Mickey Cloud (14:53): So I guess what are some lessons that you’ve learned from the healthcare world that could be applied to other businesses that you’ve had maybe other industries or vice versa. What are lessons that you think maybe healthcare needs to take from the broader business?

Gary Bisbee (15:08): Well, there’s a lot of those lessons healthcare needs to take from business, non-healthcare business. That’s kind of the first part of your question though. The point that healthcare has been very successful at collaborating, and the expression that physicians learned is first, do no harm. And so what that in effect means is that if one doctor has an approach to a particular disease that he can or she can share with other doctors and that’ll make more people well or better, then they do it. And that kind of collaboration applies to quality. It applies to business models and so on. And that’s not typically the case in business, which is built around much more competition.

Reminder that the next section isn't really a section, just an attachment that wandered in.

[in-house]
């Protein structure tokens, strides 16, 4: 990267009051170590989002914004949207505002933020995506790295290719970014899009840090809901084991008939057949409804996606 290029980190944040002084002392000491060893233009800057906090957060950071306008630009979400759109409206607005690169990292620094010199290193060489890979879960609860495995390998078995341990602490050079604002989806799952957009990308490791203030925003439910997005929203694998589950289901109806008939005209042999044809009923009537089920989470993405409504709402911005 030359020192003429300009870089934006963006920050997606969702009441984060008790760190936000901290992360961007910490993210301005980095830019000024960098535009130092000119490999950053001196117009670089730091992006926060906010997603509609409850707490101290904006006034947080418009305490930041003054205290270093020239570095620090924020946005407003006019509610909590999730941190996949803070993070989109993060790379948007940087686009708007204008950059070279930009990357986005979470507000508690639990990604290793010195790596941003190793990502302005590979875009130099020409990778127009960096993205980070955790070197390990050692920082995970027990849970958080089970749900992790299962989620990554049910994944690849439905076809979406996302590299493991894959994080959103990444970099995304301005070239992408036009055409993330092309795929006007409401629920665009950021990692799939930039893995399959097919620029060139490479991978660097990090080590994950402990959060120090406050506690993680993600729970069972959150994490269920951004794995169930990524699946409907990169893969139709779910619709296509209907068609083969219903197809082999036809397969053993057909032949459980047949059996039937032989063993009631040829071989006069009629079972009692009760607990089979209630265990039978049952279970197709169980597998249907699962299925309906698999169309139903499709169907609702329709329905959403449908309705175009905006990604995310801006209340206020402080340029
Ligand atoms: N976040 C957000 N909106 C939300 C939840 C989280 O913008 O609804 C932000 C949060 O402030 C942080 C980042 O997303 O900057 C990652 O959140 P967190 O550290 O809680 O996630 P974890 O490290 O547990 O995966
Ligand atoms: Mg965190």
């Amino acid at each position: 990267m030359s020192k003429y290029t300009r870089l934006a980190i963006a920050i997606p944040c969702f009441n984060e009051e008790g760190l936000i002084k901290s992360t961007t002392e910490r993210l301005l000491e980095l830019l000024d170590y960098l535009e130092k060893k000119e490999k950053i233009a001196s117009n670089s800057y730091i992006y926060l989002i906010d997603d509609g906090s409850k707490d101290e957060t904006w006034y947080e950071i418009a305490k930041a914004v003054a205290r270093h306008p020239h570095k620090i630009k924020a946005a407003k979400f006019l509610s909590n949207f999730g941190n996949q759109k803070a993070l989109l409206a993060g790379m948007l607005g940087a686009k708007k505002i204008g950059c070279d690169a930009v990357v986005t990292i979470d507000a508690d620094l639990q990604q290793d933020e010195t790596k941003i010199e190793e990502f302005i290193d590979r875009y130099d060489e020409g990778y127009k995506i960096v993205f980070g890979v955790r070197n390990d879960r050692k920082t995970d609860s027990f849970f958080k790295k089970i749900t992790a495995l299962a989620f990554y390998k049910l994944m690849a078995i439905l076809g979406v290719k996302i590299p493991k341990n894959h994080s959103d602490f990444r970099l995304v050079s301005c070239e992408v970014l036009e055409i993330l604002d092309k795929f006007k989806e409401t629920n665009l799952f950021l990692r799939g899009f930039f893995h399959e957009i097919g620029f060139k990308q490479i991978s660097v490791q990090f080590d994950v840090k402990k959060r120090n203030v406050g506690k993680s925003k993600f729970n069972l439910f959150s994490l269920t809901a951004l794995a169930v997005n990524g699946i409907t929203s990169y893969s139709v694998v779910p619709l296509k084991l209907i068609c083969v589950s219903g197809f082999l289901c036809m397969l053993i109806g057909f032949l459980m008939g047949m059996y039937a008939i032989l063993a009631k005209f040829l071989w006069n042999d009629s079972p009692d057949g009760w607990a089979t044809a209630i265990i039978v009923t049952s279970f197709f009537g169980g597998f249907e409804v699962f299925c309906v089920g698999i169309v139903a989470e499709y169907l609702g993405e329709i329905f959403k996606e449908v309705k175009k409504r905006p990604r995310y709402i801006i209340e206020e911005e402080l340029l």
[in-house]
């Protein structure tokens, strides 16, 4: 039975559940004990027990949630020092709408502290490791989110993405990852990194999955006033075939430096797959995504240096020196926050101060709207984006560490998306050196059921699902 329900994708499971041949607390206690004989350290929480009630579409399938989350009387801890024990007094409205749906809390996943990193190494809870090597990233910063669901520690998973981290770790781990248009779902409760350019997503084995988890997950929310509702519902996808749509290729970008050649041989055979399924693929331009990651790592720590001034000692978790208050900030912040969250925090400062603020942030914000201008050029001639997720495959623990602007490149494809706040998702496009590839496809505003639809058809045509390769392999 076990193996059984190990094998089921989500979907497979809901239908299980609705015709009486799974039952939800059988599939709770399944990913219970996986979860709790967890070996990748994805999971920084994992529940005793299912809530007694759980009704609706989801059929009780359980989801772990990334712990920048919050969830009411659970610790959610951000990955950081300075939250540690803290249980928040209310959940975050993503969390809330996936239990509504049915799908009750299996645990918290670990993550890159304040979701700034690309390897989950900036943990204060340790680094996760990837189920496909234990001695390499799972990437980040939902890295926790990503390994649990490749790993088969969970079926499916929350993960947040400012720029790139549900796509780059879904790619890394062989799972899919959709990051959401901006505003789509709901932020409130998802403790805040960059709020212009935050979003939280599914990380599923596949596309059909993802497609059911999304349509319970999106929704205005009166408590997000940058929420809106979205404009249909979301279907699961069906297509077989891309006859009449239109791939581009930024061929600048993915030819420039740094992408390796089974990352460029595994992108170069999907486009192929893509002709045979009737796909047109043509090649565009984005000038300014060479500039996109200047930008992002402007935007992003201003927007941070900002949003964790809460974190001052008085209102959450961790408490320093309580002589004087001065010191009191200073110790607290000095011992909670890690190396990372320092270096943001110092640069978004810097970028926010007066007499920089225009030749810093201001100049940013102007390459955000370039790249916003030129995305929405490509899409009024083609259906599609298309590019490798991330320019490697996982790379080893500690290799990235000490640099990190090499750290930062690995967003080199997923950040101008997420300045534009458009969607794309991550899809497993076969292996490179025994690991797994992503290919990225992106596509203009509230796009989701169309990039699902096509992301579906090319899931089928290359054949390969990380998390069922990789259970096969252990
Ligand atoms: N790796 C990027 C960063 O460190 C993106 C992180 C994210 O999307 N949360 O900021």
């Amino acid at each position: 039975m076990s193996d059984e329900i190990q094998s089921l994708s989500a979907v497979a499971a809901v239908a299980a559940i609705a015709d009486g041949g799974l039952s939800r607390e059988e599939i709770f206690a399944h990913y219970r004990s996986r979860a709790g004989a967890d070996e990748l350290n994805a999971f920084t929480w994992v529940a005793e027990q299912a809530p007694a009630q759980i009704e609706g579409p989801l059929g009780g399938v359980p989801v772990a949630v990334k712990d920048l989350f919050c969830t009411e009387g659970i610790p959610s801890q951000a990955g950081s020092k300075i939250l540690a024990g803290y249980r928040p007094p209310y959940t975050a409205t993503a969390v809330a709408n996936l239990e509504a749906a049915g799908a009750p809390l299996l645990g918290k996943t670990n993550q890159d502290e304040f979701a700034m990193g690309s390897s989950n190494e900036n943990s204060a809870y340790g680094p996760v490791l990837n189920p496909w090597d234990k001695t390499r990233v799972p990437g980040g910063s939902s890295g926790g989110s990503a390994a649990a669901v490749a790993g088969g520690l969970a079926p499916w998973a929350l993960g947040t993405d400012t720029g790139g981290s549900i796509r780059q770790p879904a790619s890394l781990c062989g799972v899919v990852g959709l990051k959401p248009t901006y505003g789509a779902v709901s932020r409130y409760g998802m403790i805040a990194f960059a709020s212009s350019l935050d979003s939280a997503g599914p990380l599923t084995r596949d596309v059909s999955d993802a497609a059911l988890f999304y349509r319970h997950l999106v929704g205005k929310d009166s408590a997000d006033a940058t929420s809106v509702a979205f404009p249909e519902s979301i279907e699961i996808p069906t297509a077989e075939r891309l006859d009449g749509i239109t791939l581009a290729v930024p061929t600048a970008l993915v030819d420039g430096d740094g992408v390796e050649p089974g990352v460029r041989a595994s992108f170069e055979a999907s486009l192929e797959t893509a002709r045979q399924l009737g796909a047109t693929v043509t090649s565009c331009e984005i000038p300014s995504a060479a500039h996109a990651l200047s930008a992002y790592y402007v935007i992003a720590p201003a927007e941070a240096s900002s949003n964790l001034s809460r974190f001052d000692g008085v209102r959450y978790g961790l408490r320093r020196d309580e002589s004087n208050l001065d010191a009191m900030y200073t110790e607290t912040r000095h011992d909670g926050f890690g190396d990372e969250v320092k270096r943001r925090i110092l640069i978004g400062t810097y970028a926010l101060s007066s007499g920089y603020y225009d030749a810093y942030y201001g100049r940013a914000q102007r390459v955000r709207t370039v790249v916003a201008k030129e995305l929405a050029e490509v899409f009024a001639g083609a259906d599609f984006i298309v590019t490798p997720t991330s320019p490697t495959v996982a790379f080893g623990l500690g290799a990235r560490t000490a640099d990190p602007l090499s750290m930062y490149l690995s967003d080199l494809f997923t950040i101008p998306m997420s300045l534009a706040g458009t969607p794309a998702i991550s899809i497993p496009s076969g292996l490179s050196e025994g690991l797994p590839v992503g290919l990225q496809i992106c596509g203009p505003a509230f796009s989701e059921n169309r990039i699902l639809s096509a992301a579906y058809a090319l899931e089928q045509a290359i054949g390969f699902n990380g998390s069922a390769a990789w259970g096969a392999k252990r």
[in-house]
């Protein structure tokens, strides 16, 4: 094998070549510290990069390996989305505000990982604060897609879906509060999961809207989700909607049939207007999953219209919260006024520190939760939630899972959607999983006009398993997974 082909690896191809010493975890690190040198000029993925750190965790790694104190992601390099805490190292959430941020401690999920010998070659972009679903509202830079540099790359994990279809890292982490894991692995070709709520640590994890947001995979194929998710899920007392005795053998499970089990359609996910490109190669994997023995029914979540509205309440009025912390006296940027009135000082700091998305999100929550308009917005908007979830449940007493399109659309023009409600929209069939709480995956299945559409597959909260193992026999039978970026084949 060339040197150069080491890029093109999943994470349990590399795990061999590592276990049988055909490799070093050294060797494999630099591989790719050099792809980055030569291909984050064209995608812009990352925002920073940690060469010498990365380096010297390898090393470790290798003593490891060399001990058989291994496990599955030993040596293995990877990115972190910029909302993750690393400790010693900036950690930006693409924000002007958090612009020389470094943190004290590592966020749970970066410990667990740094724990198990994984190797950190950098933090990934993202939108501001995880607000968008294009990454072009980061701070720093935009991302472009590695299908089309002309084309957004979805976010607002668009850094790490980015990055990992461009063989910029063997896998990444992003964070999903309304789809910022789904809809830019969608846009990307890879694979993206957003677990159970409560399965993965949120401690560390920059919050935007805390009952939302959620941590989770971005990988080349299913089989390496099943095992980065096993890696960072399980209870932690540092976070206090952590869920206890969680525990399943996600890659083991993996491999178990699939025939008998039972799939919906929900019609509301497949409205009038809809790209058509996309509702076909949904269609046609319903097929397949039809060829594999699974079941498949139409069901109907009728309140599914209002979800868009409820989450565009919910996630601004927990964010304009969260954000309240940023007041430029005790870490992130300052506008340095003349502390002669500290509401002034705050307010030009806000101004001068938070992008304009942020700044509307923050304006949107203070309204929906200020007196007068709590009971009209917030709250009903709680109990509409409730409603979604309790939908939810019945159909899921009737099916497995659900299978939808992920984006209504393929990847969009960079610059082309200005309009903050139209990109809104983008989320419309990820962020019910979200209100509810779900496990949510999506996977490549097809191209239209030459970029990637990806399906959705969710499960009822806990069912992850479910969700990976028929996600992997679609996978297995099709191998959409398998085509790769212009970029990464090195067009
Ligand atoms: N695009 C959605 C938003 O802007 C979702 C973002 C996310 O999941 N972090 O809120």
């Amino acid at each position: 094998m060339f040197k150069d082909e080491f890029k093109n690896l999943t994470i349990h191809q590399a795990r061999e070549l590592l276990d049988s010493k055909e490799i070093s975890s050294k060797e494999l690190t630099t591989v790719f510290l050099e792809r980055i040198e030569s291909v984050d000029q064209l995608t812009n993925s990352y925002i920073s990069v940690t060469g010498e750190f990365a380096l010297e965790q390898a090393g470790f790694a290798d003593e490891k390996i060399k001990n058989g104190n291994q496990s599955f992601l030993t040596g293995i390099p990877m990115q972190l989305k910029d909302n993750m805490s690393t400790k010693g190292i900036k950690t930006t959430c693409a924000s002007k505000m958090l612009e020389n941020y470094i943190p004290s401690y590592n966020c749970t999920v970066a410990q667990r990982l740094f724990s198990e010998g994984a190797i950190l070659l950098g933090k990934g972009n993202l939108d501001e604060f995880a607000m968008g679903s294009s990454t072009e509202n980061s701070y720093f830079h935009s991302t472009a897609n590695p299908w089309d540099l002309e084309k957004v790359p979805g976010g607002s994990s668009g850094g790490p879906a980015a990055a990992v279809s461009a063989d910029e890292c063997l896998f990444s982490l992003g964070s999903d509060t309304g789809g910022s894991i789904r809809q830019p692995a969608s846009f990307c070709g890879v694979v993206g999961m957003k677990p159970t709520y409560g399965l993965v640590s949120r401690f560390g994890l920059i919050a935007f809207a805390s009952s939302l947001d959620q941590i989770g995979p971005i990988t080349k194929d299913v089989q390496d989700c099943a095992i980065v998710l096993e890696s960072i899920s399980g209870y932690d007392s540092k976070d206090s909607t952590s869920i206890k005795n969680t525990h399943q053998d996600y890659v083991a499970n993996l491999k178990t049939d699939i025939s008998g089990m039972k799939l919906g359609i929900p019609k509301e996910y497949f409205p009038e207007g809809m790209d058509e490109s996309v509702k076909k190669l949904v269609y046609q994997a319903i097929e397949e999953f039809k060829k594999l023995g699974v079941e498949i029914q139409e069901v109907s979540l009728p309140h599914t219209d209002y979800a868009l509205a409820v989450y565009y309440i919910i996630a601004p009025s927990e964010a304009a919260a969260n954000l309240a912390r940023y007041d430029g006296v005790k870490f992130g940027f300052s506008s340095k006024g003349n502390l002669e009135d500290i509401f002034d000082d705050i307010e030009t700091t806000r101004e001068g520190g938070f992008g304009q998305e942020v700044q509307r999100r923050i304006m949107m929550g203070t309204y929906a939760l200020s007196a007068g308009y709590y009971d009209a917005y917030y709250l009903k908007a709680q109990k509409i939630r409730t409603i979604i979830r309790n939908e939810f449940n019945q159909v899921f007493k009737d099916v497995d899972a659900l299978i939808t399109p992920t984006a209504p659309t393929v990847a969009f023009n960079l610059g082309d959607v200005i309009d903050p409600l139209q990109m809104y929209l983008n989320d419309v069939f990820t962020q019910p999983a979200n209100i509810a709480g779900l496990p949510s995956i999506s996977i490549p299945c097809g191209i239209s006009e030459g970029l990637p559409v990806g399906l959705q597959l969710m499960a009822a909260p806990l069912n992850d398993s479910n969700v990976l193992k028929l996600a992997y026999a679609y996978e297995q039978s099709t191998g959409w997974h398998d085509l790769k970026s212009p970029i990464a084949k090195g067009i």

Gary Bisbee (15:56): So I think that a business could learn that collaboration from healthcare, the flip side of it is healthcare is particularly health systems, large multi-hospital systems are very matrix oriented. They’re not a command and control operation. And so when we set up the academy 22 years ago, we had health system executives, but also industry executives. And what we were trying to do there is have the industry or the business side learn healthcare from the healthcare executives and have the healthcare executives learn about command and control, supply chain, business models, microeconomics, that sort of thing. And we’re pretty successful at that, but there’s still a long way to go.